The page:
By Paul Goble
Moscow has two goals in promoting the notion that the current conflict between the West and Russia is “a new cold war.” Most obviously, it wants to generate opposition within Western countries to any willingness to stand up to Russian aggression abroad and repression at home.
But far more important is the Kremlin’s second goal: By insisting that what is happening is a new cold war, Putin’s regime is making a claim to be the equal of the West, something that may play well with Putin’s base at home but is not justified by Russia’s current position however often Kremlin propagandists and their acolytes repeat the claim.
To the extent then that Western commentators fall into the trap of using the Kremlin’s “cold war-redux” notion, they unwittingly elevate the status of Russia today to one that it does not deserve. Russia is not the Soviet Union. It is a far weaker but also far more dangerous opponent.
Putin’s Russia has only part of one of the three things scholars have long identified as the basis of a superpower. It does not have a powerful economy, it does not have a system that attracts others to it, and, except for its nuclear arsenal. it does not have a military capable of taking on a modern Western military like that of the United States and NATO.
Moreover, and far more important, Moscow does not have the network of states who are prepared to support it in opposition to the West. During the Cold War, the Soviet Union had both satellites and client states that would do its bidding. Now, the Kremlin can’t even get its “partners” on the former Soviet space to follow its lead on things like expelling diplomats.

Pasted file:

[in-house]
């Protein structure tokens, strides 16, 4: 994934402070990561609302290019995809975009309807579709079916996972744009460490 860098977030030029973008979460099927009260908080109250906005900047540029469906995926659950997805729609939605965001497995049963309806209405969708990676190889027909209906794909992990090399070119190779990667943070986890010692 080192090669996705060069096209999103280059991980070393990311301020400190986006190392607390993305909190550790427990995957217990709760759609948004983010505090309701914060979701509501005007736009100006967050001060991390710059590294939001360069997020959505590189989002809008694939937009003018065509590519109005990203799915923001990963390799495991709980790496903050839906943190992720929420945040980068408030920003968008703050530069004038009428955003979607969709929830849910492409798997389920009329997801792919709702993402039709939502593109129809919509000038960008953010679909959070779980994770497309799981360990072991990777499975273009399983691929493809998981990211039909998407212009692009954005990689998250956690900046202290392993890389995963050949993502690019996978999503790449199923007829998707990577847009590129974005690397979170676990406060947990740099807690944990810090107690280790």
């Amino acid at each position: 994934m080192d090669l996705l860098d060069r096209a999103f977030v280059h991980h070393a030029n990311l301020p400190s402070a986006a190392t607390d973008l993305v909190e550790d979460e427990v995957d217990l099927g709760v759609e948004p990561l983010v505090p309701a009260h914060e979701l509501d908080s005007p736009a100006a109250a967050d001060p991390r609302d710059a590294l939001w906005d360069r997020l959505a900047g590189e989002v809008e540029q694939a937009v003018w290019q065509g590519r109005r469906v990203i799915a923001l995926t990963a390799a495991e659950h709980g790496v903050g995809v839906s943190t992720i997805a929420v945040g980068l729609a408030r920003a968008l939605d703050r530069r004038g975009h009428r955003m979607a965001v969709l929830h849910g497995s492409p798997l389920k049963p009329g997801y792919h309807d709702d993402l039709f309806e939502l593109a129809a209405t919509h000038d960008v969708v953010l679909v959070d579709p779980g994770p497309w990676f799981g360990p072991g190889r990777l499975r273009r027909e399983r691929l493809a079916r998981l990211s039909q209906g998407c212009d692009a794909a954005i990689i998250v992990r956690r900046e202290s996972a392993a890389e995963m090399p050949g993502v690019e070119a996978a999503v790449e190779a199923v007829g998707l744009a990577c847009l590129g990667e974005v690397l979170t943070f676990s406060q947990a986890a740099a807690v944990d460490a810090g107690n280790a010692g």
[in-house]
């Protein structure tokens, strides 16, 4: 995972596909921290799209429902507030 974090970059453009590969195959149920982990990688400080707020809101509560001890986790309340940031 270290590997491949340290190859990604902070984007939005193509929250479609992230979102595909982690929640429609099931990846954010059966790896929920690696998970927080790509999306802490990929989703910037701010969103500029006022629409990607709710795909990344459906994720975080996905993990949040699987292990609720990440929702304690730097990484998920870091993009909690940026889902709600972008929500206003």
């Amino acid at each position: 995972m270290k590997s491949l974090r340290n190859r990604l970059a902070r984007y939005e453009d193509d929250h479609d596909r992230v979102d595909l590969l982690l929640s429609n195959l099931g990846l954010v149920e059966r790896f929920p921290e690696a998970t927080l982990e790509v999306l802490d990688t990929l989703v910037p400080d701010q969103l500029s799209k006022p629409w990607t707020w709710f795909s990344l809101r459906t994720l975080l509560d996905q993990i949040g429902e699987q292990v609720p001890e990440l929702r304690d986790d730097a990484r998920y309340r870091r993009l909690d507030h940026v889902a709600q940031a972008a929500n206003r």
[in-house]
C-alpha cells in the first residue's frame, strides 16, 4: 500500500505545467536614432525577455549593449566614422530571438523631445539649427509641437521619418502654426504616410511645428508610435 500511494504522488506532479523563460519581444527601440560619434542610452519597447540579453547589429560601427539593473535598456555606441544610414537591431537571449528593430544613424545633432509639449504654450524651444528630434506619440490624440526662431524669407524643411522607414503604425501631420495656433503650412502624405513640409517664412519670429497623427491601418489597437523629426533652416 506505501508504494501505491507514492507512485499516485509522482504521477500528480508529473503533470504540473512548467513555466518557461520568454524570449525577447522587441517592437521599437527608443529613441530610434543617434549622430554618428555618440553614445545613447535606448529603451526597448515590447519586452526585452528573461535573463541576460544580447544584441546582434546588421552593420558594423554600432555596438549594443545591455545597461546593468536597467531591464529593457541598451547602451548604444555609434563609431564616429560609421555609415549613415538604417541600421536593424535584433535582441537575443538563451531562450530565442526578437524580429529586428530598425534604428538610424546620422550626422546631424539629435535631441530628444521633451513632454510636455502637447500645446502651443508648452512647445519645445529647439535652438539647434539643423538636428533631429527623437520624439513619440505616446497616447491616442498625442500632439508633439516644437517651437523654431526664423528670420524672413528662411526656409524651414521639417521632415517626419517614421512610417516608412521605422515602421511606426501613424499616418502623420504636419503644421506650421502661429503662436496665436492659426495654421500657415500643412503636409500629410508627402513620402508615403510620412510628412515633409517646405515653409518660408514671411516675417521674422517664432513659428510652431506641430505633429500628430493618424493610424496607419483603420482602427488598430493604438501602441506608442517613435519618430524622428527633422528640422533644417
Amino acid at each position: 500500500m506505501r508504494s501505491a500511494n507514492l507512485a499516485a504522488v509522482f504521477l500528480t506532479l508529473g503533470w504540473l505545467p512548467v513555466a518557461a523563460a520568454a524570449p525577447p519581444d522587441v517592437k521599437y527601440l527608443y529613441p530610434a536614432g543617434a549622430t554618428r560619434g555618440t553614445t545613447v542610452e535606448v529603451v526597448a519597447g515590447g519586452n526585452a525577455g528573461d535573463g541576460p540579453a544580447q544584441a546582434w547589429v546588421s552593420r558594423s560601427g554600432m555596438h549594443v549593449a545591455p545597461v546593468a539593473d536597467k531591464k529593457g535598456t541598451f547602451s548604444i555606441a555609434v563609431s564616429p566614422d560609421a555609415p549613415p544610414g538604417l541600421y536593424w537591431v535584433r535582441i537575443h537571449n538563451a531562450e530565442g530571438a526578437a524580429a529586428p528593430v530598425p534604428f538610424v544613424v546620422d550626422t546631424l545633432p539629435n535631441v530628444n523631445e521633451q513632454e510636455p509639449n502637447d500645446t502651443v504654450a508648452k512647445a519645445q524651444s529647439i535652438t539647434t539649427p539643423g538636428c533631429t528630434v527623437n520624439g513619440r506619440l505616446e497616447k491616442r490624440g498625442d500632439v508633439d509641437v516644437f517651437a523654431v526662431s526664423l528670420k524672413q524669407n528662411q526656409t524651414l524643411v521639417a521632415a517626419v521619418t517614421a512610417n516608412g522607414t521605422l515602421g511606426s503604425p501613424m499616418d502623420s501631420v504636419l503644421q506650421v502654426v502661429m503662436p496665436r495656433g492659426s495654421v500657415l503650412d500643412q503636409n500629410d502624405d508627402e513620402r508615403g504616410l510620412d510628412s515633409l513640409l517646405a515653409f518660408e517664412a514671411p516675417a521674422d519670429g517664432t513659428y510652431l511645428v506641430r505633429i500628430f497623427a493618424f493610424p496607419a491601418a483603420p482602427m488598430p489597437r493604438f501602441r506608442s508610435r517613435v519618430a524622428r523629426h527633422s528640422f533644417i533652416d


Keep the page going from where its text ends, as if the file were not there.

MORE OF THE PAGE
Putin and his minions routinely describe Russia as “a besieged fortress.” And as a result of his policies of aggression and repression, that is an increasingly accurate description. But being “a besieged fortress” and an outlaw state that ignores international law and its own constitution does not make it an equal or a counterpart to the West.
Consequently, it is long past time to recognize that we are not in a new cold war with a powerful ideological, economic and military power. We are in a conflict, one that still does not have a good name, with a declining but revisionist and revanchist country that often gets its way not as a result of its strength but through bluff and bluster and the weakness of the West.
And that in turn means that the situation today is far more like the 1930s when the international community such as it was had to deal with Hitler’s Germany than it is like the Cold War after 1945, however much Putin, his Russian base, and his friends in the West continue to try to suggest otherwise.